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Region Hovedstaden - en del af Københavns Universitetshospital
E-pub ahead of print

Lung ultrasound findings in hospitalized COVID-19 patients in relation to venous thromboembolic events: the ECHOVID-19 study

Publikation: Bidrag til tidsskriftTidsskriftartikelForskningpeer review

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PURPOSE: Several studies have reported thromboembolic events to be common in severe COVID-19 cases. We sought to investigate the relationship between lung ultrasound (LUS) findings in hospitalized COVID-19 patients and the development of venous thromboembolic events (VTE).

METHODS: A total of 203 adults were included from a COVID-19 ward in this prospective multi-center study (mean age 68.6 years, 56.7% men). All patients underwent 8-zone LUS, and all ultrasound images were analyzed off-line blinded. Several LUS findings were investigated (total number of B-lines, B-line score, and LUS-scores).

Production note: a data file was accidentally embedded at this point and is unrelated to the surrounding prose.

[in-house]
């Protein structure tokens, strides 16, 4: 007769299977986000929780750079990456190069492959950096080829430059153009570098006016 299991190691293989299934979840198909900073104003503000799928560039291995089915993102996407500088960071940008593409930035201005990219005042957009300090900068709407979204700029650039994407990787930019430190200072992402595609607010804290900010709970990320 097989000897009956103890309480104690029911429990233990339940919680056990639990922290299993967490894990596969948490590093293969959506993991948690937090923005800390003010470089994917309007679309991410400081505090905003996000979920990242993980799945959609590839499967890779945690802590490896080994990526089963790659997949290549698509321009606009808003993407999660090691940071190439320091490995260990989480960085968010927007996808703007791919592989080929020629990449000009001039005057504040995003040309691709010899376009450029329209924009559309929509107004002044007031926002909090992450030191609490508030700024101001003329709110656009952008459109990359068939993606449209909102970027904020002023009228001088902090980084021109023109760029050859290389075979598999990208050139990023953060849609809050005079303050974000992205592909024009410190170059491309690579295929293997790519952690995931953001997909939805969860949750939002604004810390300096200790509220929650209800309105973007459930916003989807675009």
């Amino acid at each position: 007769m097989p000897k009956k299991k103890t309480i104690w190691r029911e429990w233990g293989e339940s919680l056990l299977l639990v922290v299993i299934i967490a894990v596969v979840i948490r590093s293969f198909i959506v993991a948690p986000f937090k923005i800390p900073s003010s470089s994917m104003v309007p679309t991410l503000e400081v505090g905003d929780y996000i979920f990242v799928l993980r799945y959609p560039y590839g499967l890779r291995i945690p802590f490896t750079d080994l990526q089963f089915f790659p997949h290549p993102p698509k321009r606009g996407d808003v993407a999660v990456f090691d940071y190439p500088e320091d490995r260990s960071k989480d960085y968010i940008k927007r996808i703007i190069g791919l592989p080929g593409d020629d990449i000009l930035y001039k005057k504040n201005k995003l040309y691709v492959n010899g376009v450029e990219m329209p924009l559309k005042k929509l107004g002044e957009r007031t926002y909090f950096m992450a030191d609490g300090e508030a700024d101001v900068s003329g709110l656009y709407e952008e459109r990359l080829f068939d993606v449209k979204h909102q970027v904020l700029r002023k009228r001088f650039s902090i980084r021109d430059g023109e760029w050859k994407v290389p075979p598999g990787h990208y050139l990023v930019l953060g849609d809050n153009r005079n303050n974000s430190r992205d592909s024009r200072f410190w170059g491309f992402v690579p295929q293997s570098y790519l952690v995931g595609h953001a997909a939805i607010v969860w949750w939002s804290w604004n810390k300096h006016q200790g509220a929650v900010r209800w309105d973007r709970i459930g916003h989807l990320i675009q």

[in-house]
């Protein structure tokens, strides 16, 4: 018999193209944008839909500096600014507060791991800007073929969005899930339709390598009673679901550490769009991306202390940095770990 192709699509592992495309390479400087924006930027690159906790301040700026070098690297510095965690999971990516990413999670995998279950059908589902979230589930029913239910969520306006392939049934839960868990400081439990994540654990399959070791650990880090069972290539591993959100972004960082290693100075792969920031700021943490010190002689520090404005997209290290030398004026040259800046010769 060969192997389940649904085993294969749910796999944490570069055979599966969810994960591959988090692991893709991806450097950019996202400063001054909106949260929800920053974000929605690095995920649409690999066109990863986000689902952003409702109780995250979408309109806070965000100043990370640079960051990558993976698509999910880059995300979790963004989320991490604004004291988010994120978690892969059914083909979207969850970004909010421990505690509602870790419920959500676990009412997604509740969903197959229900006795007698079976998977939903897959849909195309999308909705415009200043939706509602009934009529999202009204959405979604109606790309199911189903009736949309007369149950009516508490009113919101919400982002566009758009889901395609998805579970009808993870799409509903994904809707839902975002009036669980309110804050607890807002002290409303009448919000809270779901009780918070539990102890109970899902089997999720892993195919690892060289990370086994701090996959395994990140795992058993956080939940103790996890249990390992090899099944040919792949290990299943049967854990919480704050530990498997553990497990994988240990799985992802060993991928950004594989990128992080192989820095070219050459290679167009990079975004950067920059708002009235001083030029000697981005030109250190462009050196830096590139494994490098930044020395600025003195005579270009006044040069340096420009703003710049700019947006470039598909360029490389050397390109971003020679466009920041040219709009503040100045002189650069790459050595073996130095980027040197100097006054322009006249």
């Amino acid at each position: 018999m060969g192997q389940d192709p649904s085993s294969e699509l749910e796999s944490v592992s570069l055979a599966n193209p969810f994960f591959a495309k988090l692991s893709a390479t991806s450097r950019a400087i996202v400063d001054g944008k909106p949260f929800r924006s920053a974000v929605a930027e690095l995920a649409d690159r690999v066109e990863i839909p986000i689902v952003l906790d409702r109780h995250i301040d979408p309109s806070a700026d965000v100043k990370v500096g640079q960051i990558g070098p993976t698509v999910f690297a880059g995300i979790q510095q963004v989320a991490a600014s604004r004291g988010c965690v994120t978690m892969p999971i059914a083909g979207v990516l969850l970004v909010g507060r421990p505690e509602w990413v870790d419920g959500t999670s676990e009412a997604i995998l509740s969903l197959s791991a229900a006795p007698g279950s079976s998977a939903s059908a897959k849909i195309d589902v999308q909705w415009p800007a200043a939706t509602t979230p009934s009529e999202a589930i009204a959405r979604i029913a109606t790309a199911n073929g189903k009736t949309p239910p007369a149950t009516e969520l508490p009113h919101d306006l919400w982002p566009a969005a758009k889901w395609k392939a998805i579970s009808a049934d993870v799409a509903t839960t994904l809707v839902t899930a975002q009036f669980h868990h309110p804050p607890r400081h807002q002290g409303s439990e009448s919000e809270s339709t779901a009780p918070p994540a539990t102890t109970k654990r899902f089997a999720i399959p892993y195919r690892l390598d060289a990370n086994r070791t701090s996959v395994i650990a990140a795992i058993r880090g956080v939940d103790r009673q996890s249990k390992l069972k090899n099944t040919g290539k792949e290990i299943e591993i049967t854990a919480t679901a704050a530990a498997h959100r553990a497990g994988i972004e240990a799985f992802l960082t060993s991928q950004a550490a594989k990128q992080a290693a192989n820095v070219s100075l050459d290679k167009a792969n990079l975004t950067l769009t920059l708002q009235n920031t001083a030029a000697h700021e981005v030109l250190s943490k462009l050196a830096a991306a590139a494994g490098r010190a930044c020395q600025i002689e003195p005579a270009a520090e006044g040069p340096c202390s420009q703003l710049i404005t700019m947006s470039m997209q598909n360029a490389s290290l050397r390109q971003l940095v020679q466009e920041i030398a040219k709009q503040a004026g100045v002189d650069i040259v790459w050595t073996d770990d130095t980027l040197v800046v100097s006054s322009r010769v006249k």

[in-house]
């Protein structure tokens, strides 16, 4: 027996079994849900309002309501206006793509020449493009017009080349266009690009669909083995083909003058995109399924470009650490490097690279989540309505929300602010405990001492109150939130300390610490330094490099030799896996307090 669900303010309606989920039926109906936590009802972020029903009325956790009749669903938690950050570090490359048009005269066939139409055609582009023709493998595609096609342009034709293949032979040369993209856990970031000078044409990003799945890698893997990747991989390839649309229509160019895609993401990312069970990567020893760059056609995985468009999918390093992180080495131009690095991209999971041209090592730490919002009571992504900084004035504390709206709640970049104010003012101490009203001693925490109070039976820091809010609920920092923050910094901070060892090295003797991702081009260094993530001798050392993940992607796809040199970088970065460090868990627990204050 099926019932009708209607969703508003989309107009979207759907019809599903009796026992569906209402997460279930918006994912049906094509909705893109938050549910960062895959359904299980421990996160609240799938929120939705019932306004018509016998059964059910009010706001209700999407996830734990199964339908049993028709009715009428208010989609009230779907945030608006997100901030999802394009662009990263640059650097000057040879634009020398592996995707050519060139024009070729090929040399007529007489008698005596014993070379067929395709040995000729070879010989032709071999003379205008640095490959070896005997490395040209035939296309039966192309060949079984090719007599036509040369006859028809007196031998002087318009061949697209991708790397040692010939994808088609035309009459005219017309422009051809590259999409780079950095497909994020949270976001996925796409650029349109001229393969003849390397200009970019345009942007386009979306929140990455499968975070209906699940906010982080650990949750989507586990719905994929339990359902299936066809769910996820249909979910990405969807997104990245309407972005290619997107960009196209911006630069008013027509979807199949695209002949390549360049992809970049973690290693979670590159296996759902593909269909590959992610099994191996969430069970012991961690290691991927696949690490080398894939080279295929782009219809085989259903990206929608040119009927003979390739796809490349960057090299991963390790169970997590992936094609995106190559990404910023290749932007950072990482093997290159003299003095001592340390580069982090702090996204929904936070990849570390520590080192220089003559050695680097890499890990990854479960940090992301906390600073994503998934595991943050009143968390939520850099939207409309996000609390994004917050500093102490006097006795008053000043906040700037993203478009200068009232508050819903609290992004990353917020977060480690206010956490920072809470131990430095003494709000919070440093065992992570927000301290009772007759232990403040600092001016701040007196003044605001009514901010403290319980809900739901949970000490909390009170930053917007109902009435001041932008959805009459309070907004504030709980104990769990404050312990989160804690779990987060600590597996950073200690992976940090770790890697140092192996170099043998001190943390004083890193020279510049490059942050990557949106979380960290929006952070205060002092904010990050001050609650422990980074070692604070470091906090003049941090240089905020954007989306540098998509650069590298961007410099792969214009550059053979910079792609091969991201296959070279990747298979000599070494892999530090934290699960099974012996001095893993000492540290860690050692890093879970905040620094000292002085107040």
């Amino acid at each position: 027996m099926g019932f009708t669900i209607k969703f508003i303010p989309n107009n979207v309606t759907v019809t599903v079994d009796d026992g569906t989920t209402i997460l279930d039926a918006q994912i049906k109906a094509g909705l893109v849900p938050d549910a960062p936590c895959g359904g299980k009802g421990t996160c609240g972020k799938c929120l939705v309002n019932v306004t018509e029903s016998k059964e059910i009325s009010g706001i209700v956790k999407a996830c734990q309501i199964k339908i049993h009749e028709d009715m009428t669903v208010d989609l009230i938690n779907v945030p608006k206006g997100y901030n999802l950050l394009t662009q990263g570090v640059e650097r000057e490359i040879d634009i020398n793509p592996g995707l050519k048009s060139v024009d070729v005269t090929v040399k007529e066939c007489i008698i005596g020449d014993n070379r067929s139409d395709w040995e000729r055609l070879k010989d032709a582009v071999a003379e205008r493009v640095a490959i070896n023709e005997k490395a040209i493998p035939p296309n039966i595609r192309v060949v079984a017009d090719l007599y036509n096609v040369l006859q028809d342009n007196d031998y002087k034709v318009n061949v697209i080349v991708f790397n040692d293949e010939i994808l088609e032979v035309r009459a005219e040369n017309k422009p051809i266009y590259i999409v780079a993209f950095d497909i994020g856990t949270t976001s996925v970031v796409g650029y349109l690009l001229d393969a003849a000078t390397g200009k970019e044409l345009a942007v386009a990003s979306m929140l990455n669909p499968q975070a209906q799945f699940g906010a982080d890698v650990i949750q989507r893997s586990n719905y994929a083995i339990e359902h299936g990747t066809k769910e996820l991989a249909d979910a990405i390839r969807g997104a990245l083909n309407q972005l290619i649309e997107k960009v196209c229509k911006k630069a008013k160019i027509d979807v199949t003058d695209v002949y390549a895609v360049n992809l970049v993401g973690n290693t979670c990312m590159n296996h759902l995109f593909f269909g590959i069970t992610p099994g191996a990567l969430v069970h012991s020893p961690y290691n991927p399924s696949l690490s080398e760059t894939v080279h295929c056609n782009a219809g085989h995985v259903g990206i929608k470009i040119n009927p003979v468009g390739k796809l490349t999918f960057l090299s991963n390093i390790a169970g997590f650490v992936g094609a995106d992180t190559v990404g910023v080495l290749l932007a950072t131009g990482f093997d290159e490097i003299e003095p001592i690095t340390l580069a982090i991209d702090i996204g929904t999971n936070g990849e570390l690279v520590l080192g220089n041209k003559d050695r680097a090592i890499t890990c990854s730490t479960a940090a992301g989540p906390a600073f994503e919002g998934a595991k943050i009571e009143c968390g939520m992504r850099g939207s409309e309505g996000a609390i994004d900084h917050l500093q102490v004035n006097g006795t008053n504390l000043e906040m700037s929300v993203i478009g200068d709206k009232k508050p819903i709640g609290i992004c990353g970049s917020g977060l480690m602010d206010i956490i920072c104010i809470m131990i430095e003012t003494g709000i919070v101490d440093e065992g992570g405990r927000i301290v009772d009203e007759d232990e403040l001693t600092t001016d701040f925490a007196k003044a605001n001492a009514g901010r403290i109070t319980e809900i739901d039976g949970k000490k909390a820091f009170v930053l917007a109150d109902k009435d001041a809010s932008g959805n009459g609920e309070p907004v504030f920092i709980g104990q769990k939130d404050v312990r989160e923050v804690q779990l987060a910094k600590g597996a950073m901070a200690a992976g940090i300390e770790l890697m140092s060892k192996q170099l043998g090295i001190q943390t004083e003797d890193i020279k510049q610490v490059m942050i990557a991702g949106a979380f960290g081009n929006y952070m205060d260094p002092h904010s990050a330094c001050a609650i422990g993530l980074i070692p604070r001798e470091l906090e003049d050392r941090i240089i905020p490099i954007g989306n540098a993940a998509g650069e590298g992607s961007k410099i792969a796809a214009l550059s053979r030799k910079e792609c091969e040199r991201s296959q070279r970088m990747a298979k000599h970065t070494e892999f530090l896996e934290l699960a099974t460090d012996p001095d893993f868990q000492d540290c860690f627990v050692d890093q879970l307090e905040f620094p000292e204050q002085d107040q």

RESULTS: Median time from admission to LUS examination was 4 days (IQR: 2, 8). The median number of B-lines was 12 (IQR: 8, 18), and 44 (21.7%) had a positive B-line score. During hospitalization, 17 patients developed VTE (4 deep-vein thrombosis, 15 pulmonary embolism), 12 following and 5 prior to LUS. In fully adjusted multivariable Cox models (excluding participants with VTE prior to LUS), all LUS parameters were significantly associated with VTE (total number of B-lines: HR = 1.14, 95% CI (1.03, 1.26) per 1 B-line increase), positive B-line score: HR = 9.79, 95% CI (1.87, 51.35), and LUS-score: HR = 1.51, 95% CI (1.10, 2.07), per 1-point increase). The B-line score and LUS-score remained significantly associated with VTE in sensitivity analyses.

CONCLUSION: In hospitalized COVID-19 patients, pathological LUS findings were common, and the total number of B-lines, B-line score, and LUS-score were all associated with VTE. These findings indicate that the LUS examination may be useful in risk stratification and the clinical management of COVID-19. These findings should be considered hypothesis generating. CLINICALTRIALS.

GOV ID: NCT04377035.

OriginalsprogEngelsk
TidsskriftJournal of ultrasound
ISSN1876-7931
DOI
StatusE-pub ahead of print - 2 jul. 2021

ID: 66565591